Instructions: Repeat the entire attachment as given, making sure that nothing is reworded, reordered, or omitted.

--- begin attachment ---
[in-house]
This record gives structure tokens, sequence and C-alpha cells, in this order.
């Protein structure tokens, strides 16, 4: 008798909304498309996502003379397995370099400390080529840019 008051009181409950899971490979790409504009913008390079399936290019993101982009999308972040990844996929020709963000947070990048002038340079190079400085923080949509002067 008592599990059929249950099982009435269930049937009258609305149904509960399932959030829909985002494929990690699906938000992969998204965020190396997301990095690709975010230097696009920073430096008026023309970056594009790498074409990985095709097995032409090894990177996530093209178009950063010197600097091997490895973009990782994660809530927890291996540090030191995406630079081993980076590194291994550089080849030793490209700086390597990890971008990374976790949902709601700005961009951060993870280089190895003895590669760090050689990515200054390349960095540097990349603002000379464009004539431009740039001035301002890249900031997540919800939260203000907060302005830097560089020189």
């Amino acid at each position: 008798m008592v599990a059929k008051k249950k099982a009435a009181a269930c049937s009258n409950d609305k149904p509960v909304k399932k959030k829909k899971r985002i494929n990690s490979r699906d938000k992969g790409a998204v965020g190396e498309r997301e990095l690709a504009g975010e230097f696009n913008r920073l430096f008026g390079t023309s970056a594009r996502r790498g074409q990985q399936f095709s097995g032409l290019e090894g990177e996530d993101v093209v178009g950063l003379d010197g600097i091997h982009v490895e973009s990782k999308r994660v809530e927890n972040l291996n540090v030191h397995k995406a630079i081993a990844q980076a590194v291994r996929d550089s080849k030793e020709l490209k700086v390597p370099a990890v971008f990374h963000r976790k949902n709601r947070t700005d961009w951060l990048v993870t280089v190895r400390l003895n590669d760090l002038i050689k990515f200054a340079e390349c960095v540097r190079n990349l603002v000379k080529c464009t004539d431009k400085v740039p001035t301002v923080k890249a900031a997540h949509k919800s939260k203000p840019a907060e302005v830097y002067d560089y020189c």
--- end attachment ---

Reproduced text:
[in-house]
This record gives structure tokens, sequence and C-alpha cells, in this order.
């Protein structure tokens, strides 16, 4: 008798909304498309996502003379397995370099400390080529840019 008051009181409950899971490979790409504009913008390079399936290019993101982009999308972040990844996929020709963000947070990048002038340079190079400085923080949509002067 008592599990059929249950099982009435269930049937009258609305149904509960399932959030829909985002494929990690699906938000992969998204965020190396997301990095690709975010230097696009920073430096008026023309970056594009790498074409990985095709097995032409090894990177996530093209178009950063010197600097091997490895973009990782994660809530927890291996540090030191995406630079081993980076590194291994550089080849030793490209700086390597990890971008990374976790949902709601700005961009951060993870280089190895003895590669760090050689990515200054390349960095540097990349603002000379464009004539431009740039001035301002890249900031997540919800939260203000907060302005830097560089020189």
């Amino acid at each position: 008798m008592v599990a059929k008051k249950k099982a009435a009181a269930c049937s009258n409950d609305k149904p509960v909304k399932k959030k829909k899971r985002i494929n990690s490979r699906d938000k992969g790409a998204v965020g190396e498309r997301e990095l690709a504009g975010e230097f696009n913008r920073l430096f008026g390079t023309s970056a594009r996502r790498g074409q990985q399936f095709s097995g032409l290019e090894g990177e996530d993101v093209v178009g950063l003379d010197g600097i091997h982009v490895e973009s990782k999308r994660v809530e927890n972040l291996n540090v030191h397995k995406a630079i081993a990844q980076a590194v291994r996929d550089s080849k030793e020709l490209k700086v390597p370099a990890v971008f990374h963000r976790k949902n709601r947070t700005d961009w951060l990048v993870t280089v190895r400390l003895n590669d760090l002038i050689k990515f200054a340079e390349c960095v540097r190079n990349l603002v000379k080529c464009t004539d431009k400085v740039p001035t301002v923080k890249a900031a997540h949509k919800s939260k203000p840019a907060e302005v830097y002067d560089y020189c």